Someone told me to use the command "apt-get update "to update my software and hardware updates frequently. What exactly is updated and how often should I update it.
As for your specific question, @Braiam and @Alaa have very well done answers, read theirs first. Your friend is rather mis-informed. This is from the man-page for
update: update is used to resynchronize the package index files from their sources. The indexes of available packages are fetched from the location(s) specified in /etc/apt /sources.list. For example, when using a Debian archive, this command retrieves and scans the Packages.gz files, so that information about new and updated packages is available. An update should always be performed before an upgrade or dist-upgrade. Please be aware that the overall progress meter will be incorrect as the size of the package files cannot be known in advance.
I like what @Braiam broke this down into:
upgrade: upgrade is used to install the newest versions of all packages currently installed on the system from the sources enumerated in /etc/apt/sources.list. Packages currently installed with new versions available are retrieved and upgraded; under no circumstances are currently installed packages removed, or packages not already installed retrieved and installed. New versions of currently installed packages that cannot be upgraded without changing the install status of another package will be left at their current version. An update must be performed first so that apt-get knows that new versions of packages are available.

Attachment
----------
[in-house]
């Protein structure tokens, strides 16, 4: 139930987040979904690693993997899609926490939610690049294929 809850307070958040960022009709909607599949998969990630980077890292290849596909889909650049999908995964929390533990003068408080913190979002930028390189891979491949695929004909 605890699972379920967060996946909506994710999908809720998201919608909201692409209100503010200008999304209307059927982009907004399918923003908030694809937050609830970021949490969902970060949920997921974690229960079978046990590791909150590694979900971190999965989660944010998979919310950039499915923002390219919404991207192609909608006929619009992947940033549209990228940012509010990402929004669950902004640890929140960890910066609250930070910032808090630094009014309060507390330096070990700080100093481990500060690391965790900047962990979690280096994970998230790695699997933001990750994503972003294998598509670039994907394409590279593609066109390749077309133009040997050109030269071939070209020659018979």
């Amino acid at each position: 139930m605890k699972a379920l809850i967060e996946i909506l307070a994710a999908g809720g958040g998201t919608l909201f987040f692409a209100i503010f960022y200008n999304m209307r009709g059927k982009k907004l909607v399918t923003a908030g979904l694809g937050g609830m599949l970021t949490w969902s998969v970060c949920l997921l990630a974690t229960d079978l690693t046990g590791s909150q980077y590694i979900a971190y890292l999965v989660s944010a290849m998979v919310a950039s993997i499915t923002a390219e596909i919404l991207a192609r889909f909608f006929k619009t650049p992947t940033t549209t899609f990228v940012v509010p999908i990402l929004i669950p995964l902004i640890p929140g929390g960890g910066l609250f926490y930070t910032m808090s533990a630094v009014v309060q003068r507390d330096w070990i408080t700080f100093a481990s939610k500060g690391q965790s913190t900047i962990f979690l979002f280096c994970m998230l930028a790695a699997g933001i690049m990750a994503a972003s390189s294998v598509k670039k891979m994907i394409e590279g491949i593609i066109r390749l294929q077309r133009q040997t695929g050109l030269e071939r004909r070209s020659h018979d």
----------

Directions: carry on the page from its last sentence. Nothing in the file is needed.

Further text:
In your case you would want to run
Unless you want to force Ubuntu to check for updates, you don't need to run any special commands, just use your computer normally and you will eventually be alerted to the updates and be allowed to install them.
I'll try to put this in layman's terms.
In Ubuntu, "software" is stored in repositories. Repositories are basically machines that contain an archive of all the software that you can install in Ubuntu.
So now, to answer your questions:
I don't think there's a definitive answer here, but Ubuntu takes care of that for you. By default, Ubuntu is pre-configured to run the command
Please, don't trust this "someone". He seems to be mal informed or misinforming on propose.
Lets explain what each commands of
Now, this is confusing if you don't have previous knowledge. APT stands for Advanced Package Tool, and
That said, apt-get is the transmission that controls the
Now apt-get accepts differents commands or orders, this is what each of them do, from man again:
Long story short: this download the list of packages and their versions from repositories so you can use them later to install, remove or upgrade packages. This don't update/upgrade packages on their own. It just refresh the list of the packages. For upgrading packages you use
Once this confusion is cleared, I think I answered the "What exactly is updated" part of the question. For "how often should I update it" is more like a opinion based behavior, but is common believe and the update-manager (a GUI) is configured like that too, is updating the indexes and upgrading the packages once a day.
Please, tell that someone that is in his wrong and direct them here or to some documentation before misguide users giving flawed advise.